President Donald Trump had asked former FBI Director James Comey to shut down the investigation into then National Security Adviser Michael Flynn in February, according to a memorandum written by Comey, the New York Times reported Tuesday.
According to the report, Comey's memorandum documented a meeting between the two men in the Oval Office, during which Trump said, referring to the investigation of Flynn's ties to Russia and other foreign governments, "I hope you can let this go."
Trump also told Comey that Flynn was "a good guy." A day after the meeting, Flynn resigned.
The White House denied the memo's contents, stating that "While the president has repeatedly expressed his view that General Flynn is a decent man who served and protected our country, the president has never asked Mr. Comey or anyone else to end any investigation, including any investigation involving General Flynn."
The administration also emphasized that "Deputy FBI Director McCabe said in his testimony last week (before the Senate) that the White House had not interfered with any investigation."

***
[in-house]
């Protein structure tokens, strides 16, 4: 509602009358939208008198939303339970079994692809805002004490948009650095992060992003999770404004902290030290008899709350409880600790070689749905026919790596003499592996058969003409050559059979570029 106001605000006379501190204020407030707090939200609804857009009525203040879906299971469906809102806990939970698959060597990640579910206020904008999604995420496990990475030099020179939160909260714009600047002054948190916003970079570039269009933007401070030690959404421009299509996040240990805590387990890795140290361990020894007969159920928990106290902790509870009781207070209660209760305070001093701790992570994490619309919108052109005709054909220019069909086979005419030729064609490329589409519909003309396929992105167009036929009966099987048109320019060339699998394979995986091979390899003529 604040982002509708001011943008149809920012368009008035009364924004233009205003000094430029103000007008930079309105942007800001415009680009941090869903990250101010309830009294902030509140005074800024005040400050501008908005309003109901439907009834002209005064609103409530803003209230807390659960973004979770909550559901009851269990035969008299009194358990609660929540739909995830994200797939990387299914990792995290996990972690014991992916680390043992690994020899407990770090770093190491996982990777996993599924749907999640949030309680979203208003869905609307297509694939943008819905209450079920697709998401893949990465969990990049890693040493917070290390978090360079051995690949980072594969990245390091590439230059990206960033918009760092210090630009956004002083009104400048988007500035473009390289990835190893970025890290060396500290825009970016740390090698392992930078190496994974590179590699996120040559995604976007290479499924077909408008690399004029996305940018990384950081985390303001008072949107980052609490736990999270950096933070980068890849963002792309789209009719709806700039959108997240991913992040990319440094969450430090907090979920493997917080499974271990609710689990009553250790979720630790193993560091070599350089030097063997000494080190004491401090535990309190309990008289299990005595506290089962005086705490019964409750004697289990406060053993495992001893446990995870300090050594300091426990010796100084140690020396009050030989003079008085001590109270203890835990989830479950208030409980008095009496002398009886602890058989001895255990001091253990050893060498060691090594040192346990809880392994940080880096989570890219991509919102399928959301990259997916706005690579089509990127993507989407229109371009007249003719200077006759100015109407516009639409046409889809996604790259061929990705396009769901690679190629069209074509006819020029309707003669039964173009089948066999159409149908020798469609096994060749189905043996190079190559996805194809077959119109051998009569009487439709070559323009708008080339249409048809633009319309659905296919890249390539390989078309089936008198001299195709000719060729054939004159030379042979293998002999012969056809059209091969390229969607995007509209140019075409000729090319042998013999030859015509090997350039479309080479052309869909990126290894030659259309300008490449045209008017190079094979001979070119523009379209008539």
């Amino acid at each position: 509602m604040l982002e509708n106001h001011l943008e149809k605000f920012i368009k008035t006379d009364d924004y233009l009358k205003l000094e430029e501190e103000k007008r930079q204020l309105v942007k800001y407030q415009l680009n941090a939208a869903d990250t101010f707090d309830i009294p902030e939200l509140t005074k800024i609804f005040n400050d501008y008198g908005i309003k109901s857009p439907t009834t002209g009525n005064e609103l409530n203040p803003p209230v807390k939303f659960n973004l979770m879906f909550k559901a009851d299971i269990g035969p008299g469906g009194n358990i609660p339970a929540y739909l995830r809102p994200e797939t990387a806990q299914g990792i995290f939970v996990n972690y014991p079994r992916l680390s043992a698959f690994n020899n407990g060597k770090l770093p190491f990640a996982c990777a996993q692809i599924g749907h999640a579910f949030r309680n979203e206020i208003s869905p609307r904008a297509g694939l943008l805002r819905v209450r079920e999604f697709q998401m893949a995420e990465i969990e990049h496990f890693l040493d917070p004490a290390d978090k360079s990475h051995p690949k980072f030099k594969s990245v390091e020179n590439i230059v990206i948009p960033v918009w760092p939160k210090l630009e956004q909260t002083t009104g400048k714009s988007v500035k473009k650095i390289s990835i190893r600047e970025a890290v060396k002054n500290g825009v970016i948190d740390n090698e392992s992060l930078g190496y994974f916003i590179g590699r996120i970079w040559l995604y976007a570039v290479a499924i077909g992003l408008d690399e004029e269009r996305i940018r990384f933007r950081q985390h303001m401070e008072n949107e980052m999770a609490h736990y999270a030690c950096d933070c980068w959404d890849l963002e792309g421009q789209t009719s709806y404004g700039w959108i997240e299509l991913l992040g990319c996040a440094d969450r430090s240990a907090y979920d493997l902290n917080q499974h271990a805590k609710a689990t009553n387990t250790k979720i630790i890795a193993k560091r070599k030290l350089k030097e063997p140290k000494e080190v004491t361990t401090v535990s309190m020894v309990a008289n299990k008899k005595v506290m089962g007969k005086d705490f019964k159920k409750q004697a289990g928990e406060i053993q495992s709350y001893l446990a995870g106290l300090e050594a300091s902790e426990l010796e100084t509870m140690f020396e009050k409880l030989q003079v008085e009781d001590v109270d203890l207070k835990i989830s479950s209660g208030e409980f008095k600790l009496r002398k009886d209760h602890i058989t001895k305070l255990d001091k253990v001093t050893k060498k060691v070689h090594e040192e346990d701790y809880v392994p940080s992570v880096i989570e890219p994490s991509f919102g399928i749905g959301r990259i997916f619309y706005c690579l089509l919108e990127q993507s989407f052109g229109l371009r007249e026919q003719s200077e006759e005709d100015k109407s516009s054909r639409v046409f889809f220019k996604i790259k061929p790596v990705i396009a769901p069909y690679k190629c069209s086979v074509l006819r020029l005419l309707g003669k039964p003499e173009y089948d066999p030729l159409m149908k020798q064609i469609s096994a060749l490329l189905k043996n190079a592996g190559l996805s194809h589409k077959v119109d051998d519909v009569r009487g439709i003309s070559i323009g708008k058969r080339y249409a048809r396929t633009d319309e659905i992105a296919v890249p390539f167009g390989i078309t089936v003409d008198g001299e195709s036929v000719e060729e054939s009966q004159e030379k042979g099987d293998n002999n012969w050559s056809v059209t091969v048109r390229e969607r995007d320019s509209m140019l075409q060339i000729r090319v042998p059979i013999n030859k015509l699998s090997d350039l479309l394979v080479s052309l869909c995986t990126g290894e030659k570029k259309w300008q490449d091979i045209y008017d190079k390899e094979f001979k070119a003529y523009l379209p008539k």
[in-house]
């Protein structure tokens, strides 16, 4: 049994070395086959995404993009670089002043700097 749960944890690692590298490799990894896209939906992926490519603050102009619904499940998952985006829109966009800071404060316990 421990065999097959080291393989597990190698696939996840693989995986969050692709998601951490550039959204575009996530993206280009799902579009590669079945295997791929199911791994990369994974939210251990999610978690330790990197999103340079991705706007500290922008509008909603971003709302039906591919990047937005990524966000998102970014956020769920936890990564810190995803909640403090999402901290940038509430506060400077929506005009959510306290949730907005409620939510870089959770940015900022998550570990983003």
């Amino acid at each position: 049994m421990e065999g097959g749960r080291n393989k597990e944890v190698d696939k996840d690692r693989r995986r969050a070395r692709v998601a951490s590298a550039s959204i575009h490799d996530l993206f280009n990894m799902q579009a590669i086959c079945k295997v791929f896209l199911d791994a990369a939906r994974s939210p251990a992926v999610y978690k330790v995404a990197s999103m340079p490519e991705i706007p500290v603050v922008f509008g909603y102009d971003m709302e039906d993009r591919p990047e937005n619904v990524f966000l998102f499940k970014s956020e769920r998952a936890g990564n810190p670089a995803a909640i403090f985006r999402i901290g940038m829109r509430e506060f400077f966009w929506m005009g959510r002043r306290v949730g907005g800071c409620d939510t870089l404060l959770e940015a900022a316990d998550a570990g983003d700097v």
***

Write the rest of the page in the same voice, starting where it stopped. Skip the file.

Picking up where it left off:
Trump fired Comey last week and the White House has offered contradicting versions to explain why and how the decision to get rid of him was reached. The New York Times report said that Comey prepared memorandums of every phone call and meeting he had with Trump during the four months that passed between inauguration and his firing.
Shortly after the NYT story came out, the Washington Post reported that Comey's memo is two-pages long and is "highly detailed."
One thing I learned at DOJ about Comey: he leaves a protective paper trail whenever he deems something inappropriate happened. Stay tuned. https://t.co/sENlYyhL5B— Matthew Miller (@matthewamiller) May 12, 2017
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